This story is almost a memoir, well, it has that feel anyway, like a rememberance, and it has such an efficiently light touch when it comes to comedy and even when his characters run out of room with each other, SaFranko locks the door on them and keeps them together to see what will happen when the oxygen runs out. You’ll admire the restraint when it comes to detail, it’s easy, and doled out evenly, but never too much, just enough to give you a taste of Max and his world. You’ll be hearing more from Mark SaFranko, not only here on the blog, but out in the real world, and I’m happy to be the one of the first ones to tell you about this novel. -JR

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3G1B is the collaboration of four friends and colleagues in the book business. Together, they review books and stories, interview authors, and maintain an ongoing conversation about publishing, bookselling, writing, pr, and nearly anything else.

JONATHAN EVISON is the author of All About Lulu and West of Here and TNB's Executive Editor. He likes rabbits. He also likes being the ambiguous fourth guy in the “Three Guys” triumvirate. He is the founder of the secret society, The Fiction Files (if he told, he’d have to kill you). He has a website, but it’s old. Just google him.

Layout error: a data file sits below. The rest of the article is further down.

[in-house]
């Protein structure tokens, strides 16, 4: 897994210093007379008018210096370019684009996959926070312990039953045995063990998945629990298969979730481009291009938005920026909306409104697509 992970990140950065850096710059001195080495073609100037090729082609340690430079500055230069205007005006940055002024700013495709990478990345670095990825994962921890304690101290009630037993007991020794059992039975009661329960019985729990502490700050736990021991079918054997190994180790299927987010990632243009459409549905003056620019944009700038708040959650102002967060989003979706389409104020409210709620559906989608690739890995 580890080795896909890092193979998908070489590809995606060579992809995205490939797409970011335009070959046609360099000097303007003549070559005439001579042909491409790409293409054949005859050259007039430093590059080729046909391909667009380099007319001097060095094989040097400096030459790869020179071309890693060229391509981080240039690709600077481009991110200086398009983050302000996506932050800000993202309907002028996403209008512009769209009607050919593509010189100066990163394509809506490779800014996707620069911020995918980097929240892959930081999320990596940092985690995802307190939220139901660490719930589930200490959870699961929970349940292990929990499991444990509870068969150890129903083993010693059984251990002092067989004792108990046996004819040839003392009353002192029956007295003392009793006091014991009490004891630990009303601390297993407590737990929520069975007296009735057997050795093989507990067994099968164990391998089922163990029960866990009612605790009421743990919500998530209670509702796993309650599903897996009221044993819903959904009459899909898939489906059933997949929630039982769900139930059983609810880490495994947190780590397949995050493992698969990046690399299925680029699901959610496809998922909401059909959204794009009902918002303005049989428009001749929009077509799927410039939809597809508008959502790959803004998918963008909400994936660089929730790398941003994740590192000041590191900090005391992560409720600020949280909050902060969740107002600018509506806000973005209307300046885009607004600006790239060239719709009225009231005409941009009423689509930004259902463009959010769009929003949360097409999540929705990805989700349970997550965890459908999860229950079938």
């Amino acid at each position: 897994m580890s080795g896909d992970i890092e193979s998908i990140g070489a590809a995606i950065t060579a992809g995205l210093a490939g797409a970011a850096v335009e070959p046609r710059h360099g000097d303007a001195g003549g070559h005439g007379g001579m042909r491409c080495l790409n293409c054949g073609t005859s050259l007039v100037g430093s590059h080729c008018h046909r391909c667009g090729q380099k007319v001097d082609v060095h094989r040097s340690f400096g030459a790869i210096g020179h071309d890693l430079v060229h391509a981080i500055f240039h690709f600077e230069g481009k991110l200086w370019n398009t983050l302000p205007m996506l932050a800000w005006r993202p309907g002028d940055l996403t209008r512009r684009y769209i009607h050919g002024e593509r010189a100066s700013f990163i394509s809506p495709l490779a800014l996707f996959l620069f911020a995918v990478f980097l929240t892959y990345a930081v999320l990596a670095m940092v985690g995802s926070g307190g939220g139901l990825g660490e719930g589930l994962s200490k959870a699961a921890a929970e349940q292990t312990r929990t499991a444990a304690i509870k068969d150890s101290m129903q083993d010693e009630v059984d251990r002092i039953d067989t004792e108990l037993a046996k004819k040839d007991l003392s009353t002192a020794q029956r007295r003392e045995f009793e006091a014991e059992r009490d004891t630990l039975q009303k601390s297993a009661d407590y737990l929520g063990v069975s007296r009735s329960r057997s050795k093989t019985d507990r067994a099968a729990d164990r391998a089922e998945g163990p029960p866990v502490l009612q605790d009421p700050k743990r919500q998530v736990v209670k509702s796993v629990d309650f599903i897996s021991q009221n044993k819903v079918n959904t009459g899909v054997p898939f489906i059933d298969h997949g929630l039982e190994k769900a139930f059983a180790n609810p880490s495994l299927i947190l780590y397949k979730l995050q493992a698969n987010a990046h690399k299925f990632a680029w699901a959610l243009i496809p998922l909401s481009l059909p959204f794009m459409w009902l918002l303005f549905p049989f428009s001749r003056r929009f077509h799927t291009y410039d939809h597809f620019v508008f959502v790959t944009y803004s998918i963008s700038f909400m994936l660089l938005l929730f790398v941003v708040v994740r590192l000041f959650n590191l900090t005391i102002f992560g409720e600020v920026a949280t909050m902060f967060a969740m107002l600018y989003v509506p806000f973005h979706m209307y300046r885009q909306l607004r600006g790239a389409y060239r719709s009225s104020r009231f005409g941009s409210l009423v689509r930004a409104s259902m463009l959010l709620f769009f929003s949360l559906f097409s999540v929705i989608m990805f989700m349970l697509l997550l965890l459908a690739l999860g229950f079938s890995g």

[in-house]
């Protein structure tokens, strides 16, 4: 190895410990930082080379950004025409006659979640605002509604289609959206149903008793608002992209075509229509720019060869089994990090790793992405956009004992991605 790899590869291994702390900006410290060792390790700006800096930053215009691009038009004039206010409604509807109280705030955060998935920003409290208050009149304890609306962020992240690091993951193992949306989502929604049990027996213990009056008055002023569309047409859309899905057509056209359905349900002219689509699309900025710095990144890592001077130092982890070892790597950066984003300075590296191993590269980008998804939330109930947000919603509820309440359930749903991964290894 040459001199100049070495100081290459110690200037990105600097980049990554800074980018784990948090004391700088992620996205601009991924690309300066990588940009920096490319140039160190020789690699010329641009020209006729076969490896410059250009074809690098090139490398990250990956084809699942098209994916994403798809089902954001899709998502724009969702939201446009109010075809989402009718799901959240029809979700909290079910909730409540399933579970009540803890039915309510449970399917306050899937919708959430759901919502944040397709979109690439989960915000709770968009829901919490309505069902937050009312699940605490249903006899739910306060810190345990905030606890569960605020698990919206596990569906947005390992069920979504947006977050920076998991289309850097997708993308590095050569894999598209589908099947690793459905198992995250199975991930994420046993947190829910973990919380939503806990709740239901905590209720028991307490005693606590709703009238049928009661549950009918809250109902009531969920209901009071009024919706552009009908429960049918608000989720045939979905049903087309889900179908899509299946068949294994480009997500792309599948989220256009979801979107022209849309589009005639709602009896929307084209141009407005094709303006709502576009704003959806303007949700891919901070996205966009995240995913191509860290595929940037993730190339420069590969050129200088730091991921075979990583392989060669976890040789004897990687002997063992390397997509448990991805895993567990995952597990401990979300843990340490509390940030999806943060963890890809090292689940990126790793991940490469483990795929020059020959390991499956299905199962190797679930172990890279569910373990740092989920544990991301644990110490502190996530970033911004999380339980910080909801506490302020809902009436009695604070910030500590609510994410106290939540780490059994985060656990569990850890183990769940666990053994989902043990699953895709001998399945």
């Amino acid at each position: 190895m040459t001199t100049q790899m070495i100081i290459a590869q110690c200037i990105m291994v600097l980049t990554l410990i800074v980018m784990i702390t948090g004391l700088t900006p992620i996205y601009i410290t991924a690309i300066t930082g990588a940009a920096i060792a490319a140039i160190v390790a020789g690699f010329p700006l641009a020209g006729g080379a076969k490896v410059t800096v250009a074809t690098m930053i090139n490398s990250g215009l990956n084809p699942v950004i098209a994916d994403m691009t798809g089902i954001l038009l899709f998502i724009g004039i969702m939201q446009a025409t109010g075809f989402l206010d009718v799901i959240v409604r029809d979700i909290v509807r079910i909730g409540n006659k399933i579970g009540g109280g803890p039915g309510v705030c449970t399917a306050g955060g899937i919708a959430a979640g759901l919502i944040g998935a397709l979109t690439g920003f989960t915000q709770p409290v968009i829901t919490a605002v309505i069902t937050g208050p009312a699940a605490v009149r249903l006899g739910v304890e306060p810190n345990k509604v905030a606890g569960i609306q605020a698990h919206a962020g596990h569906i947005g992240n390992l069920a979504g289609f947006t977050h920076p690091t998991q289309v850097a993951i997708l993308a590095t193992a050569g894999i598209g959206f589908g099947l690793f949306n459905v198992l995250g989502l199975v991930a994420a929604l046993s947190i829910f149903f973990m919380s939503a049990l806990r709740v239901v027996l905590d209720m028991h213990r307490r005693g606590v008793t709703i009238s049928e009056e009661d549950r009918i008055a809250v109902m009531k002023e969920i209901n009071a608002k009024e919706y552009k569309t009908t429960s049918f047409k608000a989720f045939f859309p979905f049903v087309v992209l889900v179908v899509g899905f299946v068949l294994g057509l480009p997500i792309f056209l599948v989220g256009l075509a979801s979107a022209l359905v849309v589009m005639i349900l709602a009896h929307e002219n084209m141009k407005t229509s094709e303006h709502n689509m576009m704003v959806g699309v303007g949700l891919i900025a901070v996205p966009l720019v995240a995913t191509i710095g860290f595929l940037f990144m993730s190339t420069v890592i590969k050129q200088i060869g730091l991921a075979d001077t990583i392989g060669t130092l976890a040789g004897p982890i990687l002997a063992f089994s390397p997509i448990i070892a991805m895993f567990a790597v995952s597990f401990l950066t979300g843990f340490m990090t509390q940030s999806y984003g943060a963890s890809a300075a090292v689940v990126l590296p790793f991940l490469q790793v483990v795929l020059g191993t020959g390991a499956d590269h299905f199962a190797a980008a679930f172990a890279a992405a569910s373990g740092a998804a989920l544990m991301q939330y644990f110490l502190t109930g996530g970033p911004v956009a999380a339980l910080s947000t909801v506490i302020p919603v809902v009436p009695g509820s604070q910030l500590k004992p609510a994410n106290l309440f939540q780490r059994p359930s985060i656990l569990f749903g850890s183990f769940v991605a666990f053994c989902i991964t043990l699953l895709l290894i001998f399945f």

DENNIS HARITOU has bought books for Barnes and Noble for seven years, for warehouse clubs for five, and has led a book club. He is currently Director of Merchandise at Bookazine.

JASON CHAMBERS has been in the book business for over fifteen years, including tenures as General Manager/Buyer at Book Peddlers in Athens, GA, and seven years as a Buyer and Merchandise Manager at Bookazine. He now works as an bookstore consultant and occasional web designer.

JASON RICE has worked in the book business for ten years at Random House in sales and marketing and Barnes & Noble as a community relations manager. Currently he is an Assistant Sales Manager and Buyer at Bookazine. His fiction has appeared in several literary magazines online and in print. He was once the pseudonymous book reviewer Frank Bascombe for Ain’t It Cool News. He’s taught photography to American students in the South of France, worked as a bicycle messenger in New York City, and for a long time worked very hard in the film & television business in NYC. Production experience includes the television shows Pete & Pete, Can We Shop ( Joan Rivers' old shopping show), and the films The Pallbearer, Flirting With Disaster, and countless commercials---even a Christina Applegate movie that went straight to video.